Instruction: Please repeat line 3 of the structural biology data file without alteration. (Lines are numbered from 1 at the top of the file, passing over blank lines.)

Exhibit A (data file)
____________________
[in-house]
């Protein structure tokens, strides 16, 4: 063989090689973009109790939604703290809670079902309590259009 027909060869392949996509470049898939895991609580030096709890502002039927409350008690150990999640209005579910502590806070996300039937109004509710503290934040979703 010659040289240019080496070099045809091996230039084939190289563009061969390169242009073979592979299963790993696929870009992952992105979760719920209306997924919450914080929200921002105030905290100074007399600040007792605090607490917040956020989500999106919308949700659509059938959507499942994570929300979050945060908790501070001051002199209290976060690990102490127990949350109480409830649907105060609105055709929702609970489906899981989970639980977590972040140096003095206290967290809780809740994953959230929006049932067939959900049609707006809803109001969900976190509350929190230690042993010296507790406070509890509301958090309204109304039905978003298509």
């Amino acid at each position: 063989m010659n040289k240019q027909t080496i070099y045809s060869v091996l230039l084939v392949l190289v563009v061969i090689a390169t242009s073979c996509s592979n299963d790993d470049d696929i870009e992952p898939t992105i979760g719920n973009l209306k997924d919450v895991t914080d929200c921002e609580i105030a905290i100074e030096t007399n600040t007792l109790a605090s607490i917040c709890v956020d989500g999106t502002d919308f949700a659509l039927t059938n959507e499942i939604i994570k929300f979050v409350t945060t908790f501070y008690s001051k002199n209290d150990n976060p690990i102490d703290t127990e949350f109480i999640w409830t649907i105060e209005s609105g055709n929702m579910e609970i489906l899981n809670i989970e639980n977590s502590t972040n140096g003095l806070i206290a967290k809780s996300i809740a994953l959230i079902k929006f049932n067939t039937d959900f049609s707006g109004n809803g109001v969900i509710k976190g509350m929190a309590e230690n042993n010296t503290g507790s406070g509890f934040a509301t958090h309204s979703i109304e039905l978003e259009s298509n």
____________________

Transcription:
């Amino acid at each position: 063989m010659n040289k240019q027909t080496i070099y045809s060869v091996l230039l084939v392949l190289v563009v061969i090689a390169t242009s073979c996509s592979n299963d790993d470049d696929i870009e992952p898939t992105i979760g719920n973009l209306k997924d919450v895991t914080d929200c921002e609580i105030a905290i100074e030096t007399n600040t007792l109790a605090s607490i917040c709890v956020d989500g999106t502002d919308f949700a659509l039927t059938n959507e499942i939604i994570k929300f979050v409350t945060t908790f501070y008690s001051k002199n209290d150990n976060p690990i102490d703290t127990e949350f109480i999640w409830t649907i105060e209005s609105g055709n929702m579910e609970i489906l899981n809670i989970e639980n977590s502590t972040n140096g003095l806070i206290a967290k809780s996300i809740a994953l959230i079902k929006f049932n067939t039937d959900f049609s707006g109004n809803g109001v969900i509710k976190g509350m929190a309590e230690n042993n010296t503290g507790s406070g509890f934040a509301t958090h309204s979703i109304e039905l978003e259009s298509n």